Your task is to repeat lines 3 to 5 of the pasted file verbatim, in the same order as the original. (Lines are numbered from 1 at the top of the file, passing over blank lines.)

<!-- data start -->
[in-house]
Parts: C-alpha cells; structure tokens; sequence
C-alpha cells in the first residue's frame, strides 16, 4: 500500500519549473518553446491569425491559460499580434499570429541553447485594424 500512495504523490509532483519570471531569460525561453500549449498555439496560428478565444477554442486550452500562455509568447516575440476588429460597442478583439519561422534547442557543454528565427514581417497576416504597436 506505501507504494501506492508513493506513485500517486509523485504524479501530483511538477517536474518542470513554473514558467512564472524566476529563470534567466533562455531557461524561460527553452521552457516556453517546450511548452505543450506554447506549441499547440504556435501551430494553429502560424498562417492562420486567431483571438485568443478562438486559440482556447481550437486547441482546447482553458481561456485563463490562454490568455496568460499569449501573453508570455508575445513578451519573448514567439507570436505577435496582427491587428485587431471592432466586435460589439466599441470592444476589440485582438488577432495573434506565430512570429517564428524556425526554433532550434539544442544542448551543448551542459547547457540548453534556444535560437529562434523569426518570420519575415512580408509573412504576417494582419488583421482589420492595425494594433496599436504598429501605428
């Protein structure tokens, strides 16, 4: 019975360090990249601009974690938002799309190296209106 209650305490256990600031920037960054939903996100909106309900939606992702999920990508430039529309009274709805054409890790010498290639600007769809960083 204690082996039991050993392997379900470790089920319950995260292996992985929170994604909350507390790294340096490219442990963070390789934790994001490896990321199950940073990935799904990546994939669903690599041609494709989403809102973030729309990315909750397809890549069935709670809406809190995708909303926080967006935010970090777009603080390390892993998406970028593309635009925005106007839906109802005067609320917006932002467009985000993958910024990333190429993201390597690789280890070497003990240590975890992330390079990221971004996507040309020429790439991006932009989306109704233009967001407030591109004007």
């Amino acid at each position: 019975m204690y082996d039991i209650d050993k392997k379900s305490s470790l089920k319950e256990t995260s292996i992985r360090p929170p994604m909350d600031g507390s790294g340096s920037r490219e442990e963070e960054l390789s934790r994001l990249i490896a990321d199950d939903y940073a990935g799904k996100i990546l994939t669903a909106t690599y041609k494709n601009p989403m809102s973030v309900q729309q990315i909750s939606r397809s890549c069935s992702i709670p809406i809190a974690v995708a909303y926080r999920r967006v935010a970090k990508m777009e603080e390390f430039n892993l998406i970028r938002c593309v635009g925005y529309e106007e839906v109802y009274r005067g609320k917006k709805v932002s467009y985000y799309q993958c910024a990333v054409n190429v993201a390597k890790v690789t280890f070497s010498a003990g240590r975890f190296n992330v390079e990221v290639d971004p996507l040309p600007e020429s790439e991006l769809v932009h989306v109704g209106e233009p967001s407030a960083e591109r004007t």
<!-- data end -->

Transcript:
C-alpha cells in the first residue's frame, strides 16, 4: 500500500519549473518553446491569425491559460499580434499570429541553447485594424 500512495504523490509532483519570471531569460525561453500549449498555439496560428478565444477554442486550452500562455509568447516575440476588429460597442478583439519561422534547442557543454528565427514581417497576416504597436 506505501507504494501506492508513493506513485500517486509523485504524479501530483511538477517536474518542470513554473514558467512564472524566476529563470534567466533562455531557461524561460527553452521552457516556453517546450511548452505543450506554447506549441499547440504556435501551430494553429502560424498562417492562420486567431483571438485568443478562438486559440482556447481550437486547441482546447482553458481561456485563463490562454490568455496568460499569449501573453508570455508575445513578451519573448514567439507570436505577435496582427491587428485587431471592432466586435460589439466599441470592444476589440485582438488577432495573434506565430512570429517564428524556425526554433532550434539544442544542448551543448551542459547547457540548453534556444535560437529562434523569426518570420519575415512580408509573412504576417494582419488583421482589420492595425494594433496599436504598429501605428
């Protein structure tokens, strides 16, 4: 019975360090990249601009974690938002799309190296209106 209650305490256990600031920037960054939903996100909106309900939606992702999920990508430039529309009274709805054409890790010498290639600007769809960083 204690082996039991050993392997379900470790089920319950995260292996992985929170994604909350507390790294340096490219442990963070390789934790994001490896990321199950940073990935799904990546994939669903690599041609494709989403809102973030729309990315909750397809890549069935709670809406809190995708909303926080967006935010970090777009603080390390892993998406970028593309635009925005106007839906109802005067609320917006932002467009985000993958910024990333190429993201390597690789280890070497003990240590975890992330390079990221971004996507040309020429790439991006932009989306109704233009967001407030591109004007």
């Amino acid at each position: 019975m204690y082996d039991i209650d050993k392997k379900s305490s470790l089920k319950e256990t995260s292996i992985r360090p929170p994604m909350d600031g507390s790294g340096s920037r490219e442990e963070e960054l390789s934790r994001l990249i490896a990321d199950d939903y940073a990935g799904k996100i990546l994939t669903a909106t690599y041609k494709n601009p989403m809102s973030v309900q729309q990315i909750s939606r397809s890549c069935s992702i709670p809406i809190a974690v995708a909303y926080r999920r967006v935010a970090k990508m777009e603080e390390f430039n892993l998406i970028r938002c593309v635009g925005y529309e106007e839906v109802y009274r005067g609320k917006k709805v932002s467009y985000y799309q993958c910024a990333v054409n190429v993201a390597k890790v690789t280890f070497s010498a003990g240590r975890f190296n992330v390079e990221v290639d971004p996507l040309p600007e020429s790439e991006l769809v932009h989306v109704g209106e233009p967001s407030a960083e591109r004007t």